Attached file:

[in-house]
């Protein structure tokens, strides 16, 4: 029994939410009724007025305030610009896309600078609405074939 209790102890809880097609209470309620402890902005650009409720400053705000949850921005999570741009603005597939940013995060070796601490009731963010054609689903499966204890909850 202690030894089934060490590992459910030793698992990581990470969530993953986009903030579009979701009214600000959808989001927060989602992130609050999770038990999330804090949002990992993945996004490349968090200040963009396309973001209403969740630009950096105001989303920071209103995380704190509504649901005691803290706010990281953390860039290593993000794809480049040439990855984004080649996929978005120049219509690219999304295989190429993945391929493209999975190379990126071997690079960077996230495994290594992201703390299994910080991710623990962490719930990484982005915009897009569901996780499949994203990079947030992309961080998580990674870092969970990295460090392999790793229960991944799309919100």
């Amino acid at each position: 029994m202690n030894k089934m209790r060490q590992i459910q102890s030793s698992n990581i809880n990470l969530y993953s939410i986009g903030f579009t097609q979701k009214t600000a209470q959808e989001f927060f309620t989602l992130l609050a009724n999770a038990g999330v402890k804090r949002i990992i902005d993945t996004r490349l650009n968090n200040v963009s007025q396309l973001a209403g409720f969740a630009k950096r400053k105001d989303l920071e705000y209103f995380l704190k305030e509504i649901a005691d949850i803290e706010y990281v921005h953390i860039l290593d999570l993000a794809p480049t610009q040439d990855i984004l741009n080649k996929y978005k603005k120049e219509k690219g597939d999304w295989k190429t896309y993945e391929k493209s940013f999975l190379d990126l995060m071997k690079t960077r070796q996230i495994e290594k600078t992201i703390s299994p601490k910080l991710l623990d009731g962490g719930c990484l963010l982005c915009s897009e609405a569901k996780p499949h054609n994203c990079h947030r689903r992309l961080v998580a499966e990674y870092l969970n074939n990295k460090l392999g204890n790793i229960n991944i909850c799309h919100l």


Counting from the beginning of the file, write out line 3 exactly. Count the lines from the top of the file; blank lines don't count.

């Amino acid at each position: 029994m202690n030894k089934m209790r060490q590992i459910q102890s030793s698992n990581i809880n990470l969530y993953s939410i986009g903030f579009t097609q979701k009214t600000a209470q959808e989001f927060f309620t989602l992130l609050a009724n999770a038990g999330v402890k804090r949002i990992i902005d993945t996004r490349l650009n968090n200040v963009s007025q396309l973001a209403g409720f969740a630009k950096r400053k105001d989303l920071e705000y209103f995380l704190k305030e509504i649901a005691d949850i803290e706010y990281v921005h953390i860039l290593d999570l993000a794809p480049t610009q040439d990855i984004l741009n080649k996929y978005k603005k120049e219509k690219g597939d999304w295989k190429t896309y993945e391929k493209s940013f999975l190379d990126l995060m071997k690079t960077r070796q996230i495994e290594k600078t992201i703390s299994p601490k910080l991710l623990d009731g962490g719930c990484l963010l982005c915009s897009e609405a569901k996780p499949h054609n994203c990079h947030r689903r992309l961080v998580a499966e990674y870092l969970n074939n990295k460090l392999g204890n790793i229960n991944i909850c799309h919100l």